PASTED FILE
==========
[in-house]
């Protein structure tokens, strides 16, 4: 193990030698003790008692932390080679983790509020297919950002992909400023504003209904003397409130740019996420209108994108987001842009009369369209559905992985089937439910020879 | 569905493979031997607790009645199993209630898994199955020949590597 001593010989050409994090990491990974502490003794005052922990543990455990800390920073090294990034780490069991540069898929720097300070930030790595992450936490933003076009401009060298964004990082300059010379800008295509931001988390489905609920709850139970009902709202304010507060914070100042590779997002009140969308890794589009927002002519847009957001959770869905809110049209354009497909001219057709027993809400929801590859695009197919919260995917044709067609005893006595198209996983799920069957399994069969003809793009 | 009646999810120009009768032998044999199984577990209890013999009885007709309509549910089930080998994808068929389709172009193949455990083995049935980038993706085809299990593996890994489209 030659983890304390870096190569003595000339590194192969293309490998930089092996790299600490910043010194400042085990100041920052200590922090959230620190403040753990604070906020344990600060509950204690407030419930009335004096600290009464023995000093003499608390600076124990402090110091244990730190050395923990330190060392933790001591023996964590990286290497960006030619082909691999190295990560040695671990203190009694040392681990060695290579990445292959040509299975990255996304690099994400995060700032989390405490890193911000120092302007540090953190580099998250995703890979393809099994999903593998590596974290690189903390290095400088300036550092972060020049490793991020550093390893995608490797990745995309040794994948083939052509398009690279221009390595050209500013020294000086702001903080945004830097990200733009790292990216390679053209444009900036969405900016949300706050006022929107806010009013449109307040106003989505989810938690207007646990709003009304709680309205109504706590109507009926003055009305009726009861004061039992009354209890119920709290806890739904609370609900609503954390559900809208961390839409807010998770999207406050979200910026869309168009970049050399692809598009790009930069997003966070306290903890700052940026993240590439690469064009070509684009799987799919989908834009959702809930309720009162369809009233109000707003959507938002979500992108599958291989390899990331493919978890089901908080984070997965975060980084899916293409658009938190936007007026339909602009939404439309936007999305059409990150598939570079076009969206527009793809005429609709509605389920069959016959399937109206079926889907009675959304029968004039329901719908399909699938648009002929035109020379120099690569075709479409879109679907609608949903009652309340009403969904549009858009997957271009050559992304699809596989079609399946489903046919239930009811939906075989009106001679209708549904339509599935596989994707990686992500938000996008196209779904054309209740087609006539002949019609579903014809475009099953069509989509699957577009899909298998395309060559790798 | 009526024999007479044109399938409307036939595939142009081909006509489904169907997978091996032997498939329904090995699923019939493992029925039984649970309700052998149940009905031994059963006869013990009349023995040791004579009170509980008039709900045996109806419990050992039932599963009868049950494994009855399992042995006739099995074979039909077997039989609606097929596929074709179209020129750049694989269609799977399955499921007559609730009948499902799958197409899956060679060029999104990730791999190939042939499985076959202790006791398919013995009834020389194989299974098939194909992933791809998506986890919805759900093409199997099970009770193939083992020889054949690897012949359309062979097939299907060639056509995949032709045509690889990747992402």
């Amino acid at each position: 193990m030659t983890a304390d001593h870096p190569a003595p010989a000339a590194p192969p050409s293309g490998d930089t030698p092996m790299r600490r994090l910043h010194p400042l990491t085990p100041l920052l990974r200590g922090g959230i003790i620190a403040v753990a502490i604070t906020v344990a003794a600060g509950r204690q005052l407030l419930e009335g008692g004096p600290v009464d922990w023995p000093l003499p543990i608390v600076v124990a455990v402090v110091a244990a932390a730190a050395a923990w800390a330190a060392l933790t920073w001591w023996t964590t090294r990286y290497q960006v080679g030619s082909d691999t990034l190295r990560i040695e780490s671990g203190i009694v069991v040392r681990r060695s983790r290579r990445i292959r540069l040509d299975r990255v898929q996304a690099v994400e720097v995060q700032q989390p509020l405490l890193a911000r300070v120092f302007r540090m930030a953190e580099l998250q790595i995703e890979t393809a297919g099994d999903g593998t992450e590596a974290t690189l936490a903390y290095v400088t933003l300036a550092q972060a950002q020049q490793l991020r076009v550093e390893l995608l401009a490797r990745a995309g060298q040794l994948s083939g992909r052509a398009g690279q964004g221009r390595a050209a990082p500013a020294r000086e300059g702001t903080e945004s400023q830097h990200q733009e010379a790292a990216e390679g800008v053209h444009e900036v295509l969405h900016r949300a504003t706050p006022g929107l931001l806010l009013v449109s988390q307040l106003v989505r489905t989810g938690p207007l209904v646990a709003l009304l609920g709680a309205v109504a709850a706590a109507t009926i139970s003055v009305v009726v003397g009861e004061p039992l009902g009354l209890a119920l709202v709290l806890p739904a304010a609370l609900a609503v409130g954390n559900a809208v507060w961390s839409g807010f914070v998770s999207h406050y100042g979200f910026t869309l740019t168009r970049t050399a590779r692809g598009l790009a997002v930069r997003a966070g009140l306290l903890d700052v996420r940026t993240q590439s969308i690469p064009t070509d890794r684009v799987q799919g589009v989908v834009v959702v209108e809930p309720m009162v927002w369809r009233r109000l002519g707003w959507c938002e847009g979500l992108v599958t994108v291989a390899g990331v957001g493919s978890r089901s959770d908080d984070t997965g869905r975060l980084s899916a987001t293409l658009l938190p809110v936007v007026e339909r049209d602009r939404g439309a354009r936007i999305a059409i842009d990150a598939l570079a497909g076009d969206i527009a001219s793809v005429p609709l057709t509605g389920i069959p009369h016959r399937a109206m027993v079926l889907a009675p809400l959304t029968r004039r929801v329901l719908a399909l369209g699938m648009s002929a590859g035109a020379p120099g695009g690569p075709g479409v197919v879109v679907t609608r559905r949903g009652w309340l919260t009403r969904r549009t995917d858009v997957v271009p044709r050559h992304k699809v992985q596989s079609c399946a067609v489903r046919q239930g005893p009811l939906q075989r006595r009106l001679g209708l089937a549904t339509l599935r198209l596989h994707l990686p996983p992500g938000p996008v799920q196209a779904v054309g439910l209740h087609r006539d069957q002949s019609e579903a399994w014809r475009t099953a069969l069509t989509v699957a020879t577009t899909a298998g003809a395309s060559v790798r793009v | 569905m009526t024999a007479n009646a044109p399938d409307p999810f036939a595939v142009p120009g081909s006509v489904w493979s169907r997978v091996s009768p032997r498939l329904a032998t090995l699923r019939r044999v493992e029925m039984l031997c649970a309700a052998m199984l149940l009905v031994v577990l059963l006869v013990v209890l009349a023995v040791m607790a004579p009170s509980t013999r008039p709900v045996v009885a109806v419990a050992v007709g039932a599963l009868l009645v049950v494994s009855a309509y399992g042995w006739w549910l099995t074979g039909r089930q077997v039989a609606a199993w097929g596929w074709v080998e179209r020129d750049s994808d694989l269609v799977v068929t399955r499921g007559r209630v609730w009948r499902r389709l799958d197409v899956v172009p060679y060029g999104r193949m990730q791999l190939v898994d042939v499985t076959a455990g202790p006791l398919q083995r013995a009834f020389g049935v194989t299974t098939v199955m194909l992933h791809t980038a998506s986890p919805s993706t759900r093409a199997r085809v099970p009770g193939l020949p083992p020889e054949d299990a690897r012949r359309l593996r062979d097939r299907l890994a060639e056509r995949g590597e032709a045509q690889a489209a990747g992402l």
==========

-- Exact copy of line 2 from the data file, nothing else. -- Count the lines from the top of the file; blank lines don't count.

């Protein structure tokens, strides 16, 4: 193990030698003790008692932390080679983790509020297919950002992909400023504003209904003397409130740019996420209108994108987001842009009369369209559905992985089937439910020879 | 569905493979031997607790009645199993209630898994199955020949590597 001593010989050409994090990491990974502490003794005052922990543990455990800390920073090294990034780490069991540069898929720097300070930030790595992450936490933003076009401009060298964004990082300059010379800008295509931001988390489905609920709850139970009902709202304010507060914070100042590779997002009140969308890794589009927002002519847009957001959770869905809110049209354009497909001219057709027993809400929801590859695009197919919260995917044709067609005893006595198209996983799920069957399994069969003809793009 | 009646999810120009009768032998044999199984577990209890013999009885007709309509549910089930080998994808068929389709172009193949455990083995049935980038993706085809299990593996890994489209 030659983890304390870096190569003595000339590194192969293309490998930089092996790299600490910043010194400042085990100041920052200590922090959230620190403040753990604070906020344990600060509950204690407030419930009335004096600290009464023995000093003499608390600076124990402090110091244990730190050395923990330190060392933790001591023996964590990286290497960006030619082909691999190295990560040695671990203190009694040392681990060695290579990445292959040509299975990255996304690099994400995060700032989390405490890193911000120092302007540090953190580099998250995703890979393809099994999903593998590596974290690189903390290095400088300036550092972060020049490793991020550093390893995608490797990745995309040794994948083939052509398009690279221009390595050209500013020294000086702001903080945004830097990200733009790292990216390679053209444009900036969405900016949300706050006022929107806010009013449109307040106003989505989810938690207007646990709003009304709680309205109504706590109507009926003055009305009726009861004061039992009354209890119920709290806890739904609370609900609503954390559900809208961390839409807010998770999207406050979200910026869309168009970049050399692809598009790009930069997003966070306290903890700052940026993240590439690469064009070509684009799987799919989908834009959702809930309720009162369809009233109000707003959507938002979500992108599958291989390899990331493919978890089901908080984070997965975060980084899916293409658009938190936007007026339909602009939404439309936007999305059409990150598939570079076009969206527009793809005429609709509605389920069959016959399937109206079926889907009675959304029968004039329901719908399909699938648009002929035109020379120099690569075709479409879109679907609608949903009652309340009403969904549009858009997957271009050559992304699809596989079609399946489903046919239930009811939906075989009106001679209708549904339509599935596989994707990686992500938000996008196209779904054309209740087609006539002949019609579903014809475009099953069509989509699957577009899909298998395309060559790798 | 009526024999007479044109399938409307036939595939142009081909006509489904169907997978091996032997498939329904090995699923019939493992029925039984649970309700052998149940009905031994059963006869013990009349023995040791004579009170509980008039709900045996109806419990050992039932599963009868049950494994009855399992042995006739099995074979039909077997039989609606097929596929074709179209020129750049694989269609799977399955499921007559609730009948499902799958197409899956060679060029999104990730791999190939042939499985076959202790006791398919013995009834020389194989299974098939194909992933791809998506986890919805759900093409199997099970009770193939083992020889054949690897012949359309062979097939299907060639056509995949032709045509690889990747992402």